Tuesday, August 22, 2006

Fusion Fire

Here we go with day 2 of the Christian Sci-Fi and Fantasy Blog Tour (hereby christened the CSSF Tour). We are featuring Kathy Tyers, author of Star Wars novels and classical musician, and her trilogy Firebird.

Warning: if you haven't read any of the first book, this discussion will give spoilers!

Today I want to talk about the second book of the trilogy: Fusion Fire. Like any good middle book, it should be full of angst and drama, with darkness ready to overtake the heroes (think The Empire Strikes Back or The Two Towers). This book generally does not disappoint.

Here we find Firebird married to Brennan Caldwell, pregnant with twin boys who will carry on the Caldwell line and legacy. She wakes up to the discomfort due to the pregnancy, but ends up foiling an intruder who is trying to kill them. After calling security, it is discovered that Brennan's brother and his family were all killed. Who could be trying to destroy the Caldwells?

The Shuhr. The Sentinals and Shuhrs are descendents from the planet Ehret, which was almost destroyed due to pride, greed, and civil war. The Sentinals pursue a path of justice and righteousness, following the teachings of the Holy One and anticipating the Word to Come. The Shuhr reject any higher authority and look to only themselves and augmenting their epsilon powers to obtain immortality and destroy the Sentinals and the Federacy once and for all.

It is prophesied that a Caldwell will bring destruction to Three Zed, the Shuhr home world. Events are sparked by an unlikely source: Firebird's power hungry sister Phoena, who travels to Three Zed to enlist the Shuhr's help in throwing off Federate control of their home planet of Netaia. Her presence there forces Brennan's hand in trying to infiltrate Three Zed.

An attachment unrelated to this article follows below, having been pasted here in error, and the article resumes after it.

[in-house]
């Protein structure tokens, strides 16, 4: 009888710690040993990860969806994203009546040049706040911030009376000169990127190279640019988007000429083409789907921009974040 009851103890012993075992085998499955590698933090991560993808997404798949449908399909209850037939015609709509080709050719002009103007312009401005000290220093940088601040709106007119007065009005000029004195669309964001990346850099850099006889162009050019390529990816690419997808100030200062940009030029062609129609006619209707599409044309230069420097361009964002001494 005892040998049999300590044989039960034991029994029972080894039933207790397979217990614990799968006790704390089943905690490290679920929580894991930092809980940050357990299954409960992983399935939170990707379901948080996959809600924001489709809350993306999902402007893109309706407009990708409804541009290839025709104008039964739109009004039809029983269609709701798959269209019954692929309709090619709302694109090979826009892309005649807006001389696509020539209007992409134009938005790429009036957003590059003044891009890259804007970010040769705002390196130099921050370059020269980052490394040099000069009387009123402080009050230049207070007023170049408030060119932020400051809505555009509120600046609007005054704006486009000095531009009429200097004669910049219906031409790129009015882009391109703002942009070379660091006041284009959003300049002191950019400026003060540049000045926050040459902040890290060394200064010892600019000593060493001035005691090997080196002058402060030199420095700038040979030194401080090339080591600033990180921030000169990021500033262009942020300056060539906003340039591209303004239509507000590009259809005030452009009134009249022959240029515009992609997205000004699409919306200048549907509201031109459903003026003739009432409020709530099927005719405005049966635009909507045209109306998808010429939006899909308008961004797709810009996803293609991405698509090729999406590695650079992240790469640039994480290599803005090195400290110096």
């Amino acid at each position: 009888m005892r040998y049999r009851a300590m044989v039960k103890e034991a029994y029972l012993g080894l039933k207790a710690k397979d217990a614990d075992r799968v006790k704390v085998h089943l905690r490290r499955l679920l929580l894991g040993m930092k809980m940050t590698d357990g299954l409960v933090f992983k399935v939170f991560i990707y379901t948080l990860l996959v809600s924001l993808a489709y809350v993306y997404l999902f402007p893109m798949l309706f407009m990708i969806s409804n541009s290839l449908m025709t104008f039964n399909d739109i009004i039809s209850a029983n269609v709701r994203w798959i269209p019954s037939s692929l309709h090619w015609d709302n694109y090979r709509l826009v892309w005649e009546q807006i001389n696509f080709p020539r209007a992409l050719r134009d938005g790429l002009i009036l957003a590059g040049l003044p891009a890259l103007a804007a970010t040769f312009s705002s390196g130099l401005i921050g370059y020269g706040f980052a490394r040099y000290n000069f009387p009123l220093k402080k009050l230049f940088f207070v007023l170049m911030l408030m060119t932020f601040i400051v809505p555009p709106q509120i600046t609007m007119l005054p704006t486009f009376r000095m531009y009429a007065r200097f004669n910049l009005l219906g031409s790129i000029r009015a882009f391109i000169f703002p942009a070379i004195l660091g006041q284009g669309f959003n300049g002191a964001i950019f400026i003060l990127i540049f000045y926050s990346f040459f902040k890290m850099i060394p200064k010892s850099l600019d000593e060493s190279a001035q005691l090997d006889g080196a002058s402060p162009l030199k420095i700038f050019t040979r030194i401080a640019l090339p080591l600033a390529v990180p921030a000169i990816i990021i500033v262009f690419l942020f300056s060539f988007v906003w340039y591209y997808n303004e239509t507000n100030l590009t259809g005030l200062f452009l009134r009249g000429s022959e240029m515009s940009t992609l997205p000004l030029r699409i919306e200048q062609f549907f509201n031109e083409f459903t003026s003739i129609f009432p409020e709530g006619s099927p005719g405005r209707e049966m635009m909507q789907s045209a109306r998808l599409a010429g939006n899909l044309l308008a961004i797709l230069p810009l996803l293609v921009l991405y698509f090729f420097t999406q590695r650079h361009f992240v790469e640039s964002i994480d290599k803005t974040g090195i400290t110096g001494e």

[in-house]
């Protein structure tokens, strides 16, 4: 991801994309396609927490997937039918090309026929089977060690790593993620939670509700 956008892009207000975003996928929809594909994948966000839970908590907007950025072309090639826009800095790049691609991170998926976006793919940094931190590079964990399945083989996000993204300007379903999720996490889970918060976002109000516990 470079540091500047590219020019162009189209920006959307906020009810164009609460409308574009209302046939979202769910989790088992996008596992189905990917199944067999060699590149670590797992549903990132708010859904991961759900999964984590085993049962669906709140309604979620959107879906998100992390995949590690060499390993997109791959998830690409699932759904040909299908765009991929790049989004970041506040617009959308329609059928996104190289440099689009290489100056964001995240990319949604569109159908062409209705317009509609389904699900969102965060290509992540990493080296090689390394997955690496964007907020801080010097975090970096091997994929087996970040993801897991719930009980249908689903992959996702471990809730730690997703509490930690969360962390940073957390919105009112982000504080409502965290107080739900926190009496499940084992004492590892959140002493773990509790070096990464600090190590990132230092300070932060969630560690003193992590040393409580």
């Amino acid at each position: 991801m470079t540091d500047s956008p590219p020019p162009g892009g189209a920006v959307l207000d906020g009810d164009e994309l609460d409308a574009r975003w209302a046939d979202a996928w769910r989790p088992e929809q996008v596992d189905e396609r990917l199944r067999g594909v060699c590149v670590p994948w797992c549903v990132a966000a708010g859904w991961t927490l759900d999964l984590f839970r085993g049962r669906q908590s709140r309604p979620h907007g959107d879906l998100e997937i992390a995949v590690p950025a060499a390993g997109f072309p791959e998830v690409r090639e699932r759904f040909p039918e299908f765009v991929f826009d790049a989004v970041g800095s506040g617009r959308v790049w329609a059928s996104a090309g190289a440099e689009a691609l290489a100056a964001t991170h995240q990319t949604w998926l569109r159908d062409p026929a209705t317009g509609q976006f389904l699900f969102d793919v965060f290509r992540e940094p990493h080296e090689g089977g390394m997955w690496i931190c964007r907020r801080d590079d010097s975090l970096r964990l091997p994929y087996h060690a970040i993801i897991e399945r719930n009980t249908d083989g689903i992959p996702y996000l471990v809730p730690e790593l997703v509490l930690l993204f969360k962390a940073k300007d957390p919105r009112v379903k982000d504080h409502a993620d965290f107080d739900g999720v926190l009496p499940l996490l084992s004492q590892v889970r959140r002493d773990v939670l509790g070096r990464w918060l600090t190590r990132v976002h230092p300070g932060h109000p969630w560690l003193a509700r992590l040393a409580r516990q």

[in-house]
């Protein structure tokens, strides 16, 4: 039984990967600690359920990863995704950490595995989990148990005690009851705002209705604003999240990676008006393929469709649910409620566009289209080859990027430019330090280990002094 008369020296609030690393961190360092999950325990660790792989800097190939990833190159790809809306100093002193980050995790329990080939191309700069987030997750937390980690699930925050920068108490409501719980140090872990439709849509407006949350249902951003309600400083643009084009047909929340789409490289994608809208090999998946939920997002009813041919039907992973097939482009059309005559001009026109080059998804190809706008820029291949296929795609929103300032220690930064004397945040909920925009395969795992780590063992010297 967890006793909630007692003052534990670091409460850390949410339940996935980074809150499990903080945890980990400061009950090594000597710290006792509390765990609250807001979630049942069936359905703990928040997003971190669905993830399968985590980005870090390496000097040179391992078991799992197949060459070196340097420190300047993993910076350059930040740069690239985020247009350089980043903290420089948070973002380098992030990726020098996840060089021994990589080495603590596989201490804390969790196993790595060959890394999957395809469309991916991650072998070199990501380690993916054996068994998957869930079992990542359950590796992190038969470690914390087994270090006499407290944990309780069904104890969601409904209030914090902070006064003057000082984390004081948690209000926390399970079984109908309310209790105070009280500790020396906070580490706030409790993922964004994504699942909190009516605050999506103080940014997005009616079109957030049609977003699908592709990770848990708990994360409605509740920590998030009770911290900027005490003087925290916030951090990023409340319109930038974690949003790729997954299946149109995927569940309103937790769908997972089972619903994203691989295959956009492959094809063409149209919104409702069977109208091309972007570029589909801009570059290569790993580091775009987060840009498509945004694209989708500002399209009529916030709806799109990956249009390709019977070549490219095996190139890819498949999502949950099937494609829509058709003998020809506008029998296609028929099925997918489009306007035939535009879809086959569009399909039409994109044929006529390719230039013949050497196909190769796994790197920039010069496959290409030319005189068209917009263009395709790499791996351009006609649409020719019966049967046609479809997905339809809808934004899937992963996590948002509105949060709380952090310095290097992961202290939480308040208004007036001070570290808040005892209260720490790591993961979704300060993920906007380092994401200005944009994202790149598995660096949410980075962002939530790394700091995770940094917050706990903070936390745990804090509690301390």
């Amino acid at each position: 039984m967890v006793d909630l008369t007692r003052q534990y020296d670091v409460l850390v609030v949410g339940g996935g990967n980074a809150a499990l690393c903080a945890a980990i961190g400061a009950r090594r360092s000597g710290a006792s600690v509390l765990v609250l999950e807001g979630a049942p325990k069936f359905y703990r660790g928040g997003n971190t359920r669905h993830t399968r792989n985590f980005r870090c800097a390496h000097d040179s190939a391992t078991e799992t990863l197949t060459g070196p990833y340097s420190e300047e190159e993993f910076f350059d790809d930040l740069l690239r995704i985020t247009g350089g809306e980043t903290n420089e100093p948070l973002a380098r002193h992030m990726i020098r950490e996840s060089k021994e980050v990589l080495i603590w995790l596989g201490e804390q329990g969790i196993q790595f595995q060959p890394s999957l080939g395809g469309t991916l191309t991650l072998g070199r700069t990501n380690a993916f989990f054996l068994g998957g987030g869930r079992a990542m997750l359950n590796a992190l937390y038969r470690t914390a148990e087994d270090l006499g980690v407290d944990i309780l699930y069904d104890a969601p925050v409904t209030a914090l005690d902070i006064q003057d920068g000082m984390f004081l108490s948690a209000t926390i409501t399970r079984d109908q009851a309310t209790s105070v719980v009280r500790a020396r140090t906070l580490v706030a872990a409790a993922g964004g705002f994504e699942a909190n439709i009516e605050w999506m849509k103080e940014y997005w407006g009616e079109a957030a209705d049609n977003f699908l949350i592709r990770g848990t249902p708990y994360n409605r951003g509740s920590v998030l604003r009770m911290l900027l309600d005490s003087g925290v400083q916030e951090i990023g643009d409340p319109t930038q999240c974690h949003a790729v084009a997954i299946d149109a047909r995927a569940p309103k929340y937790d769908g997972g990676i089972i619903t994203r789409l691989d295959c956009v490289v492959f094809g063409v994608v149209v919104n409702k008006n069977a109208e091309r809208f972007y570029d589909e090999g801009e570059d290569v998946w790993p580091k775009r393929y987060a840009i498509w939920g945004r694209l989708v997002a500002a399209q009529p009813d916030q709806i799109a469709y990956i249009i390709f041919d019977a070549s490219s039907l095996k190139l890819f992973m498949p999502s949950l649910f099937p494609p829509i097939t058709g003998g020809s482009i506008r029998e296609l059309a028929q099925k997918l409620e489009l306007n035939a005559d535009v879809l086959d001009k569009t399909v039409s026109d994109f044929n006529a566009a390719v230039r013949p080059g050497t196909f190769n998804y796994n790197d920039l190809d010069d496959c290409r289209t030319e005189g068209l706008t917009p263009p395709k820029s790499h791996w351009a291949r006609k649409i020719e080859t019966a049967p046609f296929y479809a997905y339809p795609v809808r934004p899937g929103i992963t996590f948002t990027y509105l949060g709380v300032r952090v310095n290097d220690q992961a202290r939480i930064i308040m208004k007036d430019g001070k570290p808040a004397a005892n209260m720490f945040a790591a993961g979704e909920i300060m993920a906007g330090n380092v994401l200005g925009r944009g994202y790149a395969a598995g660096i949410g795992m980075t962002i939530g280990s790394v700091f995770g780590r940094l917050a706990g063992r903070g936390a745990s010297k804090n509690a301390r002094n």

Meanwhile Firebird is coping with the eminent birth of their twins, as well as trying to develop her own epsilon powers. It was found that her lineage included an outcast Sentinal, giving her Ehretan genes that promise the mysterious abilities to her, if she can develop and control them.

Fusion Fire is darker than the initial entry. The villians are deliciously evil characters who scare you, make you cheer for their destruction, but leaving you wondering how they could possibly be defeated.

The pacing slows a little bit, dealing with Firebird's pregnancy and her attempts to access her epsilon powers, which leads to a lot of internal struggle. One of Tyers' strengths is establishing her new cultures in engaging ways, but since Netaia and the Sentinals were introduced in Firebird, only the Shuhr get that treatment here. Also, the twins drop off in importance once they come and events spiral in a different direction, making the investment in their well being somewhat misspent.

However, the tension is more intense, making up for any short-comings in pacing. The end is explosive yet again, and leaves you waiting for the conclusion of the trilogy. I definitely recommend this volume as well.

Stay tuned tomorrow for the discussion of Crown of Fire, as well as the overall impression of Firebird, and a couple of interesting observations. Also, check out the peeps below, who are my fellow participants in the CSSF Tour!

Jim Black
Rachel Marks
John J. Boyer
Valerie Comer
Bryan Davis
Beth Goddard
Rebecca Grabill
Leathel Grody
Karen Hancock
Elliot Hanowski
Katie Hart
Sherrie Hibbs
Sharon Hinck
Pamela James
Tina Kulesa
Shannon McNear
Rebecca LuElla Miller
Cheryl Russel
Mirtika Schultz
Stuart Stockton
Steve Trower
Speculative Faith


  1. Jason, nice review--at least as far as I read. I know the basics because I'd read Eliott's review yesterday, so when you got to the stuff that would serve as spoilers to me, I skipped to the end.

    I found your assessment of middle books interesting. I dare say my trilogy would also bear that out.


  2. Thanks for the review, J. :)